Pennant races heating up from coast to coast
Barring a repeat of the craziness that was 2007, when the Rockies authored their improbable 21-1 run, the Padres melted down and the Mets blew up, the three best races should be in the NL East (where it's the Mets or their personal tormentors, the Phillies), the AL Central (where the surprise winner is sure to be the White Sox or Twins) and the NL West (where the Dodgers or Diamondbacks will wear the crown, no matter what anyone thinks).
The Red Sox may yet catch the Rays, but it's hard to imagine either one blowing their playoff date now; the Red Sox are too good, the Rays too far in front. It's still possible, though not especially likely, that the short-on-relief Brewers, who are starting to look just a little shaky, could possibly find themselves in a wild-card race with the NL East runner-up. But for now, here is where the pennant heat is hottest:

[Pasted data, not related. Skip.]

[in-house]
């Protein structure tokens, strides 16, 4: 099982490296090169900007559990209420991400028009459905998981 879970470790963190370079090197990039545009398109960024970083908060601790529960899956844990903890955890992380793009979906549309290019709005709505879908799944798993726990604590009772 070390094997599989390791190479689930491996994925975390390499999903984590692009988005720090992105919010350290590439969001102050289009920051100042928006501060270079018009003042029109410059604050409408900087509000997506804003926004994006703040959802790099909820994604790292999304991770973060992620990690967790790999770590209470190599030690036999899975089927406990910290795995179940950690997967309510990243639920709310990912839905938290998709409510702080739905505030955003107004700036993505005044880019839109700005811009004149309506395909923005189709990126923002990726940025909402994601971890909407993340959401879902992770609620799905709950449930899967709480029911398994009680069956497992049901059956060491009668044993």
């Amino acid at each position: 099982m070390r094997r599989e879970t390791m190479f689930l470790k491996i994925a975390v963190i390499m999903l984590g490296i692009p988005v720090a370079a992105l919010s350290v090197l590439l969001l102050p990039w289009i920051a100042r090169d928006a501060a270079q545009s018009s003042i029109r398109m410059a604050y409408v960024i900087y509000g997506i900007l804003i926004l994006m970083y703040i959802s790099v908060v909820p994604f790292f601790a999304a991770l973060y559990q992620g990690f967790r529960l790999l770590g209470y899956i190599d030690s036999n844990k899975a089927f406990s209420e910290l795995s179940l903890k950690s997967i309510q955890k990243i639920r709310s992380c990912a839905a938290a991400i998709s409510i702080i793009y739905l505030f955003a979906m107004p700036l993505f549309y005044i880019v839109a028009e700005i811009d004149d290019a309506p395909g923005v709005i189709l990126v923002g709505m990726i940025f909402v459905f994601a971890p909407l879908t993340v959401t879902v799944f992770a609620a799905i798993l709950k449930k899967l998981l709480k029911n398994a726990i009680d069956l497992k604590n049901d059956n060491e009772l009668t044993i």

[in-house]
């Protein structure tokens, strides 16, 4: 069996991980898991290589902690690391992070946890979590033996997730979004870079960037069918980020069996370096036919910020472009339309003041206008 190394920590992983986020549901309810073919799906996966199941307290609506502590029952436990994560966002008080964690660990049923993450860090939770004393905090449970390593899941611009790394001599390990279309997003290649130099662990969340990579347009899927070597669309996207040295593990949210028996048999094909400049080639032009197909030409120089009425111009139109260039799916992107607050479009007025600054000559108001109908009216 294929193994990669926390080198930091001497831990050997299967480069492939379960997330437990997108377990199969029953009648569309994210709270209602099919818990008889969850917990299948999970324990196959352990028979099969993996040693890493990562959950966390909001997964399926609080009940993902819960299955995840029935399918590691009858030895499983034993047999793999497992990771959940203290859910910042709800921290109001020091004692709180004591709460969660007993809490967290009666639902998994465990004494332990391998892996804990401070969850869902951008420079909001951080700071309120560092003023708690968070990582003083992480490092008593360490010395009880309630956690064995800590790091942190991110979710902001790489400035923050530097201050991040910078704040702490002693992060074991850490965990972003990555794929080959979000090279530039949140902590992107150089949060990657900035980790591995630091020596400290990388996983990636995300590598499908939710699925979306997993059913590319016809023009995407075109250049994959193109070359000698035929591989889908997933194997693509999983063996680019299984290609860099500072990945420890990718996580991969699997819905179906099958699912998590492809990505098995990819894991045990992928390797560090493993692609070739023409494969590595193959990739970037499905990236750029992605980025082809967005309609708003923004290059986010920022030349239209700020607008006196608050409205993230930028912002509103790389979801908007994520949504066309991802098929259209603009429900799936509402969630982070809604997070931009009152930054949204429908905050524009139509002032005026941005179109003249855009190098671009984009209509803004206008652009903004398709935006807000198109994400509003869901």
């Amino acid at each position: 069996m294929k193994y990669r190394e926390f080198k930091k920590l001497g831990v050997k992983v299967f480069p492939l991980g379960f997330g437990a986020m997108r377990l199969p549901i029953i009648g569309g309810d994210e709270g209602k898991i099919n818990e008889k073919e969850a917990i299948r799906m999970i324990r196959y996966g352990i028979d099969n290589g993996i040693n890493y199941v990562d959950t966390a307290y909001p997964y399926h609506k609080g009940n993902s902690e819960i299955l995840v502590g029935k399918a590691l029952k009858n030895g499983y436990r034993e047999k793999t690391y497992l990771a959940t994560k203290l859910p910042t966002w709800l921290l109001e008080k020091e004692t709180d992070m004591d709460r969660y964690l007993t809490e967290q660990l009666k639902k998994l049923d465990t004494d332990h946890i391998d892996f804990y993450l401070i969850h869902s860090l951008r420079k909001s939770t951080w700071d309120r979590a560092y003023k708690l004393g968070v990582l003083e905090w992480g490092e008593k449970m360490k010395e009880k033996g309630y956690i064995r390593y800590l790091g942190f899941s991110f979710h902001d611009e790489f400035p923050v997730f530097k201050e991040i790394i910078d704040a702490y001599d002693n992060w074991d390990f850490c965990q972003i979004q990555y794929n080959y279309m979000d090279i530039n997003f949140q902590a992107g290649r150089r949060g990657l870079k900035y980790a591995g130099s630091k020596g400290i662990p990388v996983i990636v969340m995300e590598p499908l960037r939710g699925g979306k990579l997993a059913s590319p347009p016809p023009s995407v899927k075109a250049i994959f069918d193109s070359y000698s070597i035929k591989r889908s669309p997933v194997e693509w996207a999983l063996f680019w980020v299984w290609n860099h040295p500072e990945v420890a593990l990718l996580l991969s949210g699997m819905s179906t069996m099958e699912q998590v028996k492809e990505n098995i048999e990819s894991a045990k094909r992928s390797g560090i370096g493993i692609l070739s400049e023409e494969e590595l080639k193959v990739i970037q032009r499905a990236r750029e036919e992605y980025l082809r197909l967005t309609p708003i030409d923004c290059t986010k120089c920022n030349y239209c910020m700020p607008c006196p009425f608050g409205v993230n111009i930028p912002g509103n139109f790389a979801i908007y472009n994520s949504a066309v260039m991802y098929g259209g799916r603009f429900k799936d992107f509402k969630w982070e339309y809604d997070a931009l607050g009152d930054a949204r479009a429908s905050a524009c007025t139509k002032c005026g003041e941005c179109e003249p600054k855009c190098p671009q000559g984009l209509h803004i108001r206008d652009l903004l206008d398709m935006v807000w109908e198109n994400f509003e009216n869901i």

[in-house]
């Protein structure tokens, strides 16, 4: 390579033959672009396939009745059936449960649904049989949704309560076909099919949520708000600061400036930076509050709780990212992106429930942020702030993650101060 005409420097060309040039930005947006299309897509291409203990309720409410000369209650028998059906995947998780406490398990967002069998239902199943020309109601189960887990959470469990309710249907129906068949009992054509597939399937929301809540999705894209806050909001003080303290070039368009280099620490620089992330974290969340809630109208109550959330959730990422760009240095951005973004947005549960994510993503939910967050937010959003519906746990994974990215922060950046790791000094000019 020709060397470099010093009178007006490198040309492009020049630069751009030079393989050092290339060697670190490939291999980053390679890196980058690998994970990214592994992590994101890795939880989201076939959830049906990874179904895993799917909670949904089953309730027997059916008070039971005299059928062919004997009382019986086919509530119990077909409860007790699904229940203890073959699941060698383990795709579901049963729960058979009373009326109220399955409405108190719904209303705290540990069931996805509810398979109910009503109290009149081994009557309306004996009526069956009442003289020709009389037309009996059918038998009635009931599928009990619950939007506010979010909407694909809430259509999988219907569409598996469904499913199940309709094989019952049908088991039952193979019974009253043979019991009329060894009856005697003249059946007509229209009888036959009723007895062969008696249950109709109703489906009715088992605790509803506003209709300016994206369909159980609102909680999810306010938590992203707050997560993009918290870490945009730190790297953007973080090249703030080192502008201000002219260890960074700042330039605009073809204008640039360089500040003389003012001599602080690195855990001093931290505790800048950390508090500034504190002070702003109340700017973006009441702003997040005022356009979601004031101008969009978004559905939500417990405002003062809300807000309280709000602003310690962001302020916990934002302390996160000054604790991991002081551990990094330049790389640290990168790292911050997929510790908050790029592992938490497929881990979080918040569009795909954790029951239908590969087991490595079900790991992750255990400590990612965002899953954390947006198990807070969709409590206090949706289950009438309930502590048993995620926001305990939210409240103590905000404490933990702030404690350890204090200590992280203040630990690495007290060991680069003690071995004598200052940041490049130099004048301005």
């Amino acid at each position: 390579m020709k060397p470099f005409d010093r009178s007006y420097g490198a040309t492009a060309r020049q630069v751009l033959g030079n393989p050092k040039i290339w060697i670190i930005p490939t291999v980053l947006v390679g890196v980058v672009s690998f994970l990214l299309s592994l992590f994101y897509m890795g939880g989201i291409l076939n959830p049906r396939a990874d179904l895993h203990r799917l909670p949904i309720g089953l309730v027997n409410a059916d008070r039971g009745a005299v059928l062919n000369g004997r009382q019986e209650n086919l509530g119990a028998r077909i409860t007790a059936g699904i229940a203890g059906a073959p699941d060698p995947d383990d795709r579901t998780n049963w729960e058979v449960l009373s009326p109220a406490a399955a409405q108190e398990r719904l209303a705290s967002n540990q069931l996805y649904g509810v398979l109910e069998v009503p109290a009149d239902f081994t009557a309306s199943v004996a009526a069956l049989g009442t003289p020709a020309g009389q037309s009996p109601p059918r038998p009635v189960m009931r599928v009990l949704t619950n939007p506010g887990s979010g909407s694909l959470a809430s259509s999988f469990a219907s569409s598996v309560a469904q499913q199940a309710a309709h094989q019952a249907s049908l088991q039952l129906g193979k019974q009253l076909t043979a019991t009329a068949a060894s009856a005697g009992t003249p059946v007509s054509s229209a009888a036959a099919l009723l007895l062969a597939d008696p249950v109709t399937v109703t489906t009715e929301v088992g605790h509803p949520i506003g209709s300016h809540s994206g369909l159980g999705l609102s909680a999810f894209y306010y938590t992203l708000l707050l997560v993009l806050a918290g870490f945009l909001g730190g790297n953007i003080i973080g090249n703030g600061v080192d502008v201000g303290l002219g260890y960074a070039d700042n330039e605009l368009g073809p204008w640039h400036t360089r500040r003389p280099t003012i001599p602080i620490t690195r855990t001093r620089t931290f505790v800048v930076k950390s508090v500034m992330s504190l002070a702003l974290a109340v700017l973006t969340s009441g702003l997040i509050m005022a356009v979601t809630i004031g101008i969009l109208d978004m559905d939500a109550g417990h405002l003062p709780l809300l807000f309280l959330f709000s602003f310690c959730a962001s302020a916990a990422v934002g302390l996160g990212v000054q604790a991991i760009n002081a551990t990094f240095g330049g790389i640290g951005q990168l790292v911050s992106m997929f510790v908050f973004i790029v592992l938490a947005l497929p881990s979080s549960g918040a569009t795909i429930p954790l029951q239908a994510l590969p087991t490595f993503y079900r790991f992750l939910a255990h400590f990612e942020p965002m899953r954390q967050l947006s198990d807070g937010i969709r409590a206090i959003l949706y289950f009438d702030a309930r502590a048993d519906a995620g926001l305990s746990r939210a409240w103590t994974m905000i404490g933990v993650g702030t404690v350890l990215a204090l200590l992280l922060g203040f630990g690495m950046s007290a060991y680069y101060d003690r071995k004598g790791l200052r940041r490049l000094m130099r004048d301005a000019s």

The Diamondbacks clung to first place from April 6 until Saturday, when the Dodgers made it two straight over Arizona and finally moved in front. The D'backs are in a tough spot now, much tougher than even their current deficit of 1 1/2 games would suggest.
The Dodgers are much better than their 73-70 record (so are the 71-71 D'backs, I contend), thanks to midseason pickups of Manny Ramirez, Casey Blake and Greg Maddux and significant first-half underperformance. But the Dodgers' real advantages are: 1) the way they're playing (their eight straight wins followed a losing streak of the same length), and 2) their finishing schedule, which borders on laughable (all their remaining games are against teams well under .500).
It's hard not to love L.A. at the moment. And considering their final slate of games vs. the Pirates, Giants and Padres, their biggest challenge may be to stifle the laughter. Cooperstown-bound manager Joe Torre also has to have the edge over the less battled-tested Bob Melvin, especially now that Torre has settled on the superb outfield trio of Ramirez, Matt Kemp and Andre Ethier and has free-agent faux pas Andruw Jones and Juan Pierre firmly planted on the bench.